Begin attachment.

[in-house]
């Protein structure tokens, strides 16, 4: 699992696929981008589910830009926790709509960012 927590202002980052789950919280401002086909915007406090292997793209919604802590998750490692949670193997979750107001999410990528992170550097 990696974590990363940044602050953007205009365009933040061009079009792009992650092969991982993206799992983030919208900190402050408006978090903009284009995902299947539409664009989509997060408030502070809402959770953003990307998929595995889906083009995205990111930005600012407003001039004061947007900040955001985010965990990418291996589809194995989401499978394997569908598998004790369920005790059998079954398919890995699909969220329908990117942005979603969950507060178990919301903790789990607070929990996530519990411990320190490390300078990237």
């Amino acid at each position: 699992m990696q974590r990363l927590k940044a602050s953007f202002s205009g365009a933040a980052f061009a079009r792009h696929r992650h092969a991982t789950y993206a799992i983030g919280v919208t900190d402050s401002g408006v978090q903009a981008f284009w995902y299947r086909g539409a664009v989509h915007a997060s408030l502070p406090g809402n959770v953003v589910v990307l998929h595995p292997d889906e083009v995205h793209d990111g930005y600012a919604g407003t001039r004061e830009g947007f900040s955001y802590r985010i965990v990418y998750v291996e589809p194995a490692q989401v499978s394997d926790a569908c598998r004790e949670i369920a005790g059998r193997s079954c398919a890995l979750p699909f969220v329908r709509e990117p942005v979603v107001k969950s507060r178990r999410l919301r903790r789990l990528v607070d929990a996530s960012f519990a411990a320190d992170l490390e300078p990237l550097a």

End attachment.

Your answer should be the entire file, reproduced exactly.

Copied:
[in-house]
């Protein structure tokens, strides 16, 4: 699992696929981008589910830009926790709509960012 927590202002980052789950919280401002086909915007406090292997793209919604802590998750490692949670193997979750107001999410990528992170550097 990696974590990363940044602050953007205009365009933040061009079009792009992650092969991982993206799992983030919208900190402050408006978090903009284009995902299947539409664009989509997060408030502070809402959770953003990307998929595995889906083009995205990111930005600012407003001039004061947007900040955001985010965990990418291996589809194995989401499978394997569908598998004790369920005790059998079954398919890995699909969220329908990117942005979603969950507060178990919301903790789990607070929990996530519990411990320190490390300078990237």
């Amino acid at each position: 699992m990696q974590r990363l927590k940044a602050s953007f202002s205009g365009a933040a980052f061009a079009r792009h696929r992650h092969a991982t789950y993206a799992i983030g919280v919208t900190d402050s401002g408006v978090q903009a981008f284009w995902y299947r086909g539409a664009v989509h915007a997060s408030l502070p406090g809402n959770v953003v589910v990307l998929h595995p292997d889906e083009v995205h793209d990111g930005y600012a919604g407003t001039r004061e830009g947007f900040s955001y802590r985010i965990v990418y998750v291996e589809p194995a490692q989401v499978s394997d926790a569908c598998r004790e949670i369920a005790g059998r193997s079954c398919a890995l979750p699909f969220v329908r709509e990117p942005v979603v107001k969950s507060r178990r999410l919301r903790r789990l990528v607070d929990a996530s960012f519990a411990a320190d992170l490390e300078p990237l550097a």